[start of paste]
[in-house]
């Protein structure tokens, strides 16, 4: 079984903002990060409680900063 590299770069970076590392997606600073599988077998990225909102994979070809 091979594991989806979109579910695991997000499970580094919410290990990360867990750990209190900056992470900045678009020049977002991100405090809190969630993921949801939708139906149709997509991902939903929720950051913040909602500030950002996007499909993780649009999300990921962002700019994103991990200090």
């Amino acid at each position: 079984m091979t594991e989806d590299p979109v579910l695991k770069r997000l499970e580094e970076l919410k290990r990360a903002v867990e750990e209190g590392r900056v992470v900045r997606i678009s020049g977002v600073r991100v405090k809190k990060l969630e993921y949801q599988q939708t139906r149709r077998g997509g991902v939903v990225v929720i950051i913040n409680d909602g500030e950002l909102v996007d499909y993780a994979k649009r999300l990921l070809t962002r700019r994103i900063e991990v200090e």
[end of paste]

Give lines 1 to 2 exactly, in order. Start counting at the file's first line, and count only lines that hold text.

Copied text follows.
[in-house]
């Protein structure tokens, strides 16, 4: 079984903002990060409680900063 590299770069970076590392997606600073599988077998990225909102994979070809 091979594991989806979109579910695991997000499970580094919410290990990360867990750990209190900056992470900045678009020049977002991100405090809190969630993921949801939708139906149709997509991902939903929720950051913040909602500030950002996007499909993780649009999300990921962002700019994103991990200090």